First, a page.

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Writing Techniques of Edgar Allan Poe

By Horsegurl1 Apr 29, 2013 1043 Words
Edgar Allan Poe’s writing techniques
Edgar Allan Poe is perhaps one of the best writers of suspense novels that there has ever been. Poe’s works are widely known due to his technique of writing. Poe’s The Fall of the House of Usher and The Black Cat are perfect examples of his suspenseful writing technique that grabs his audience, holds on to readers throughout the entire story and leaves the audience on the edge of their seats.

Edgar Allan Poe’s stories are always thought of as being suspenseful and extremely dramatic. The Fall of the House of Usher is an excellent example of Poe’s writing technique and style. This style has been a topic that is frequently discussed in literature classes. In this work, Poe is able to manipulate everyday language and turn it in to words that send chills up and down the audience’s backs. Sentences such as, “What was it-I paused to think-what was it that so unnerved me in the contemplation of the House of Usher?” (Poe, 110), can only be perceived the way that Poe intended when he wrote The Fall of the House of Usher. This ability Poe mastered and took advantage of. Poe’s suspenseful works have been said to be the driving force behind Alfred Hitchcock’s movies.

To achieve the suspense in his works, Poe uses gothic imagery to help add an unknown, eerie effect. As he first describes the house his use of gothic imagery is apparent, “…with the first glimpse of the building, a sense of insufferable gloom pervaded my spirit” (Poe, 109). This is an excellent example of capturing the audience and actually painting the specific image that Poe wishes for his readers to have. Poe is able to “establish a parallel between the narrator’s experience and his reader’s. Much as the narrator enters the gothic by entering the home, the reader enters the gothic by reading the story” (Hayes). This statement is completely accurate in the sense that Edgar Allan Poe’s technique used to compose The Fall of the House of Usher forces the audience to become submerged in the story itself. The words that Poe uses to gain control of the audience are the same words that hold readers to the story without allowing much outside thought about the story until reaching the conclusion of the work.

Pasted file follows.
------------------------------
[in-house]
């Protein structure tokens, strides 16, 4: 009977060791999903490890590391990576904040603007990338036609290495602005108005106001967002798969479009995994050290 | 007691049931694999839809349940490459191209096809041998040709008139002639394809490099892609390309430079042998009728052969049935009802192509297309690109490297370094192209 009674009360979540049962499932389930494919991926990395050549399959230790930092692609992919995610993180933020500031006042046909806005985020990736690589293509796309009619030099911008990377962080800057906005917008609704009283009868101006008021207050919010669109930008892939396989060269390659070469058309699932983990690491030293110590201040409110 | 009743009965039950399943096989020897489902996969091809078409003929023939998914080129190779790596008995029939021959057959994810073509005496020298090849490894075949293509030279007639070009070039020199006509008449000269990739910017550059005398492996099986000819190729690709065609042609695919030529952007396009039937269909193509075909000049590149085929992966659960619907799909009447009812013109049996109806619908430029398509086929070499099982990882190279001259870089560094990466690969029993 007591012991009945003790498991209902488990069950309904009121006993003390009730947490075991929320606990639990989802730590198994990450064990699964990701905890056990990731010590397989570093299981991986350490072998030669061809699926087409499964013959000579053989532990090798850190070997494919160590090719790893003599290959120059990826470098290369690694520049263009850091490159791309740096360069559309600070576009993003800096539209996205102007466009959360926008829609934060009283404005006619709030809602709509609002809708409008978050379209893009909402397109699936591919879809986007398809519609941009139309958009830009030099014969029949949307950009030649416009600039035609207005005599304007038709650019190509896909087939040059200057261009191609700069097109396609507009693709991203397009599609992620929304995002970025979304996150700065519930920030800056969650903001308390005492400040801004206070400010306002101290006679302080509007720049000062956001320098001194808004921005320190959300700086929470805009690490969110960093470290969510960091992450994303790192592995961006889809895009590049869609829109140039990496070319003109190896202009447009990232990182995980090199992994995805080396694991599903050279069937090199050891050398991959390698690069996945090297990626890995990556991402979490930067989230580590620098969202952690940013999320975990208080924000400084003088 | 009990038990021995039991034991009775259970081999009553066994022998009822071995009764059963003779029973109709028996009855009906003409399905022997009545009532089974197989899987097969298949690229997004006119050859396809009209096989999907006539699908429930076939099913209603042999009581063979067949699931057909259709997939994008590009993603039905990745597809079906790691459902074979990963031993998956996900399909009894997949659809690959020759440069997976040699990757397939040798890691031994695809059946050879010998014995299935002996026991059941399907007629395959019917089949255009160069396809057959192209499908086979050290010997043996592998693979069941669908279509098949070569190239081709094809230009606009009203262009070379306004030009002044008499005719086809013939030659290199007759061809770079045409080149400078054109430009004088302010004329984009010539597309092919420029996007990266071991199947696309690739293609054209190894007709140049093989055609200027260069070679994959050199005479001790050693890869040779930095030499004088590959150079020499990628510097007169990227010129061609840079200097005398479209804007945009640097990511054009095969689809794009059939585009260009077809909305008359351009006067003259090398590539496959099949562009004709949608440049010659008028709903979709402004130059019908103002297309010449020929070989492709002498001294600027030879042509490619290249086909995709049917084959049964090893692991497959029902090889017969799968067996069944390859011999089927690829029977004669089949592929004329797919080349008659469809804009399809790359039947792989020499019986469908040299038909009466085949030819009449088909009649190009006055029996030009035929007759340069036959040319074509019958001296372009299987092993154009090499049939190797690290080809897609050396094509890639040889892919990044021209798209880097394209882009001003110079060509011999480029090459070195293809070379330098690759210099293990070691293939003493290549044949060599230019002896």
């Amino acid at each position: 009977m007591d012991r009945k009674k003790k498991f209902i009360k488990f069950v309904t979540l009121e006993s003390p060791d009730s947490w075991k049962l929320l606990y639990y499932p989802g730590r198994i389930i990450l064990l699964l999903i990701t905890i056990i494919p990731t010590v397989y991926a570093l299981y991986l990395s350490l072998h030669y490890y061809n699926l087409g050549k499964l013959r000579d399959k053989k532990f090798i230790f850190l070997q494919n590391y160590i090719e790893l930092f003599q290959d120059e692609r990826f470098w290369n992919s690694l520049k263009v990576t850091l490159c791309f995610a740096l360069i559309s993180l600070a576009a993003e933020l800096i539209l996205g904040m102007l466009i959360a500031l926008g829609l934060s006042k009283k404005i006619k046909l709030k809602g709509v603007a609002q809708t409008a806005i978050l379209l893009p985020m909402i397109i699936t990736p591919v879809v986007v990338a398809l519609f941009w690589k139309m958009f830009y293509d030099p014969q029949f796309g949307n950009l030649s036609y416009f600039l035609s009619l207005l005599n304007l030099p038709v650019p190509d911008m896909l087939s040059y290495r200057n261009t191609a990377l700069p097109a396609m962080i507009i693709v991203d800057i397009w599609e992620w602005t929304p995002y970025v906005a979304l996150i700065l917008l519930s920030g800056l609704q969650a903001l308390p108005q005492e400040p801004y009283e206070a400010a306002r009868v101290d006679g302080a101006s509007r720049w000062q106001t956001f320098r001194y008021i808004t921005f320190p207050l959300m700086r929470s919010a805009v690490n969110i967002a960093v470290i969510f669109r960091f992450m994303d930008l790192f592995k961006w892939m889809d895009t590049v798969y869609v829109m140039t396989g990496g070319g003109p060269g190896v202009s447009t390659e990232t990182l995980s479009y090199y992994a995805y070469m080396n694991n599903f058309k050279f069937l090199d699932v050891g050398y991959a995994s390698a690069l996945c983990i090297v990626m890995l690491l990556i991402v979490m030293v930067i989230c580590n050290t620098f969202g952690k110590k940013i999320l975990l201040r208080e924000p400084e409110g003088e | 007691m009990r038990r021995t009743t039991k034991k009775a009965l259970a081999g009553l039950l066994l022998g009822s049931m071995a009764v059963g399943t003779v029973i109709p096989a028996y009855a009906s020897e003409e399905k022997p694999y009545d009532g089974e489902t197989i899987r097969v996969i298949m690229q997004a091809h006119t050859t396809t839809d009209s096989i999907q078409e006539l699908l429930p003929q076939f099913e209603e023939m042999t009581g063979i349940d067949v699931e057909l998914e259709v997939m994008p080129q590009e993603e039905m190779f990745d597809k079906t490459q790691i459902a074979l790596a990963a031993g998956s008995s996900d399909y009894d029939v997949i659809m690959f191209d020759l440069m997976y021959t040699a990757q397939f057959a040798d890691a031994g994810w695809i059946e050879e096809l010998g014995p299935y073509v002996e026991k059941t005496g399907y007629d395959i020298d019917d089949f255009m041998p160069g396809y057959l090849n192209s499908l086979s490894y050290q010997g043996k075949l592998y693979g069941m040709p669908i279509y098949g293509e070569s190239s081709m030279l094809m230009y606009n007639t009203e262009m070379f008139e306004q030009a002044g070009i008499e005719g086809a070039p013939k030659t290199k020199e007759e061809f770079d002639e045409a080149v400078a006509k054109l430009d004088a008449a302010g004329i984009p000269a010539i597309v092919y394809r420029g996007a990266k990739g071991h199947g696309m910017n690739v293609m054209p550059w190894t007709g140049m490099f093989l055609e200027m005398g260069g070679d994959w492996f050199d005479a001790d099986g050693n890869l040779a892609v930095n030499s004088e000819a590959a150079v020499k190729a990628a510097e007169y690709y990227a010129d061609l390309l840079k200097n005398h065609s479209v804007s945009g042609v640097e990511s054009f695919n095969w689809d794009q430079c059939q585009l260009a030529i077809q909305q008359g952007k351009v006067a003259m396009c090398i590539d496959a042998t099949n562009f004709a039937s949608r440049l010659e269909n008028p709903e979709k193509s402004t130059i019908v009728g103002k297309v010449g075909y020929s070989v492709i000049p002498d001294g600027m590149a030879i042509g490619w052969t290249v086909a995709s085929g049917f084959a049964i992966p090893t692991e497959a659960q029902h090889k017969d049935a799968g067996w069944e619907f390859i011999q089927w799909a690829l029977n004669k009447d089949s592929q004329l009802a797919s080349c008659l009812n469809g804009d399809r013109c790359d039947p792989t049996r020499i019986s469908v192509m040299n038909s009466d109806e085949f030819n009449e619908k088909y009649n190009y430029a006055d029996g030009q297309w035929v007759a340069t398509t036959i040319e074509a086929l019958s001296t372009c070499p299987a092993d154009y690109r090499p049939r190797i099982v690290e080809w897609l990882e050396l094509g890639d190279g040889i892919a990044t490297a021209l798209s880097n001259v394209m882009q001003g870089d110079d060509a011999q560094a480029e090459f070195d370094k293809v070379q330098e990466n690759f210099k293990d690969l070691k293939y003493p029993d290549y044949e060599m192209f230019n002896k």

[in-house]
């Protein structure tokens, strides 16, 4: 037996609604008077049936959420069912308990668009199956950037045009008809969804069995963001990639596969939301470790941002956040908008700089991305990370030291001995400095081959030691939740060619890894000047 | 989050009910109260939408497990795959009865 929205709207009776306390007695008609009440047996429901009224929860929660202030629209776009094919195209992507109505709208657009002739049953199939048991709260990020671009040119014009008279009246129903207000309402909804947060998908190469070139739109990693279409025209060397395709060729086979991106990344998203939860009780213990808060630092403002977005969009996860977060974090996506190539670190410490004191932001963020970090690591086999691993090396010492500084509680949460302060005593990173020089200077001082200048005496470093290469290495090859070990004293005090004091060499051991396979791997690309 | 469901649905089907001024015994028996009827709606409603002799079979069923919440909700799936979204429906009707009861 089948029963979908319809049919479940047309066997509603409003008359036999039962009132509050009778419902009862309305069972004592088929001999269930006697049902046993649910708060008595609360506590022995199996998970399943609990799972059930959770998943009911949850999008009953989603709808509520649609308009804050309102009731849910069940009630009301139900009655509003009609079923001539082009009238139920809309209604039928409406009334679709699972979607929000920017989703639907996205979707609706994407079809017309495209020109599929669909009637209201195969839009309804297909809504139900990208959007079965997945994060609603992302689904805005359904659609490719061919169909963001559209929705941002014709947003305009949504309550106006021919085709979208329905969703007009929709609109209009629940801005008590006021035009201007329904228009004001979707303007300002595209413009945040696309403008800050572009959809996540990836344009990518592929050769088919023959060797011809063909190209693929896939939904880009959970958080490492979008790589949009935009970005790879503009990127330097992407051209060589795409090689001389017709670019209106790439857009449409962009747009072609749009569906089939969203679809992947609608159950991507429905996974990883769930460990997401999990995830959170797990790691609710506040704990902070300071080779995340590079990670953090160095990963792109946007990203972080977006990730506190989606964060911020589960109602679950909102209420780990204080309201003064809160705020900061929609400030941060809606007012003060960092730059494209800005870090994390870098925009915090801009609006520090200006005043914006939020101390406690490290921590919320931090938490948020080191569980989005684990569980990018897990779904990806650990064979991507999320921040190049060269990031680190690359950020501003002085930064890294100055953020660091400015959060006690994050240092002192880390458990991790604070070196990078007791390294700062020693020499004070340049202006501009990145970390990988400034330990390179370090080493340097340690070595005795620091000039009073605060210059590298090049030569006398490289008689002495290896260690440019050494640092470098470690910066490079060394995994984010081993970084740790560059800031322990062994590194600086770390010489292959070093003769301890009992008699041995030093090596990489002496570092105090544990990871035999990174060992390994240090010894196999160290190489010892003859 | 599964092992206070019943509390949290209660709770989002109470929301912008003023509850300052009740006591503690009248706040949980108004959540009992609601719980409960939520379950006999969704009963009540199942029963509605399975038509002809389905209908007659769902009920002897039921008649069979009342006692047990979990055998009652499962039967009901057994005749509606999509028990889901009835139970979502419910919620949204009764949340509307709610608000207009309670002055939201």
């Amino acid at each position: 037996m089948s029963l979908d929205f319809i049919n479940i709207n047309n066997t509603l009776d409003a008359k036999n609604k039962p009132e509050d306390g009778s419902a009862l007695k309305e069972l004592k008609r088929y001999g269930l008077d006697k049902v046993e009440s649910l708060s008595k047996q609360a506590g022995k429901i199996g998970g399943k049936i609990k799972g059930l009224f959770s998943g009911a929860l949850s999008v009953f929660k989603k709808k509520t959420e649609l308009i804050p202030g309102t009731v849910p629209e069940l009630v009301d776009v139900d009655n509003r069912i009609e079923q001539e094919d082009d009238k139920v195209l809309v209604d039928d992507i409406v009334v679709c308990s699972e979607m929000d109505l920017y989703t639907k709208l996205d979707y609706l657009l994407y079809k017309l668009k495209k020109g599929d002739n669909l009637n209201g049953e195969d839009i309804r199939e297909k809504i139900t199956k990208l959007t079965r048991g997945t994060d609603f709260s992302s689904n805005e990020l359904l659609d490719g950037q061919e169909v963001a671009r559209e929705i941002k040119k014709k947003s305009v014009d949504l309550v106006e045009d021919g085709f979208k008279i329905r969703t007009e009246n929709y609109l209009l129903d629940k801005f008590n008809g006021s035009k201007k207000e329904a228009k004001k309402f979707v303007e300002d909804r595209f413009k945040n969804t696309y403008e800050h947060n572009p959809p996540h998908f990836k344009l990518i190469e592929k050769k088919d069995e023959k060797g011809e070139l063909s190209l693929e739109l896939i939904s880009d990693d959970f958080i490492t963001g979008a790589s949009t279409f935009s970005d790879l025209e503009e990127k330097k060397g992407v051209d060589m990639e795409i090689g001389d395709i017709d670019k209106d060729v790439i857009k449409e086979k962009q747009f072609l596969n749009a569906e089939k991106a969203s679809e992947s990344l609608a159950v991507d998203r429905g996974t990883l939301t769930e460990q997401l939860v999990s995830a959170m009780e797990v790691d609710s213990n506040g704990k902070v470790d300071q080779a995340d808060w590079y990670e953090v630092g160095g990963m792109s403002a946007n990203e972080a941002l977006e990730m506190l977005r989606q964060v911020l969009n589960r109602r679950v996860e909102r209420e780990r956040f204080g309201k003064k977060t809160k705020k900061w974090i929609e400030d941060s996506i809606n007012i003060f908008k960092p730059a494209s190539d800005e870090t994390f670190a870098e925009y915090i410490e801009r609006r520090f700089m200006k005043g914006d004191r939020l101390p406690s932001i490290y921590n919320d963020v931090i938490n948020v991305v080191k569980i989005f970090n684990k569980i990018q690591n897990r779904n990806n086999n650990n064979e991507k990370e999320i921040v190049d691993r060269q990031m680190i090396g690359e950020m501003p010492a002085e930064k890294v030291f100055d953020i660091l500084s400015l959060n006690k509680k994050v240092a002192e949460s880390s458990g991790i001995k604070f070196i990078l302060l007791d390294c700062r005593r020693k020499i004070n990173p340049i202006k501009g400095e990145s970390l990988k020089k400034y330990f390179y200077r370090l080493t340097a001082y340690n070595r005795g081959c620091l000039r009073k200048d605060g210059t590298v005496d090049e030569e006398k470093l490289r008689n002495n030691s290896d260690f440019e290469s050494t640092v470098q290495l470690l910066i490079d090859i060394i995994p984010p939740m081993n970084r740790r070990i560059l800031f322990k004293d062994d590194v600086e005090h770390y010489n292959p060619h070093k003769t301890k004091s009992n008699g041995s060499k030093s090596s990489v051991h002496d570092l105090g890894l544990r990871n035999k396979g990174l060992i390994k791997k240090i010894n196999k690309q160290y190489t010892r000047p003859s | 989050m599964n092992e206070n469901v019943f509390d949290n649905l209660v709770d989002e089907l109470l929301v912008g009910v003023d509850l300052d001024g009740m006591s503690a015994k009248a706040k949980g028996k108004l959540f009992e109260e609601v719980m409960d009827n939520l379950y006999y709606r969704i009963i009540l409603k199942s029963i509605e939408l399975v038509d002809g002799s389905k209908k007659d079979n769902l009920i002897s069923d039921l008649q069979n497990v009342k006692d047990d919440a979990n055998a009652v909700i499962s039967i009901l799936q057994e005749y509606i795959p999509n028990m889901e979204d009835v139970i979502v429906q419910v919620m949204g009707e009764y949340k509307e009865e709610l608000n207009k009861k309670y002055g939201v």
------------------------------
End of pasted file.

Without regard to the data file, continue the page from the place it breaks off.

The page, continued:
During Poe’s time period, there was a great “quest” for American literature created by using American scenery. Poe, however, thought the idea was not the proper way to go about forming true American literary works. Instead, he sought out to continue to create works that were uniquely different than most of the other works of the time period. By not taking note of this new trend, Poe retained his dark, mysterious settings. This decision allowed Poe to write better suspense filled works. He does, however, inadvertently mention things in The Fall of the House of Usher that suggests the work was in a modern (for Poe’s time period) time setting, such as the book titles that Roderick is said to enjoy. By doing this, Poe enlarges the possibility that the story could in reality be factual, which enhances the disturbing factor in the story.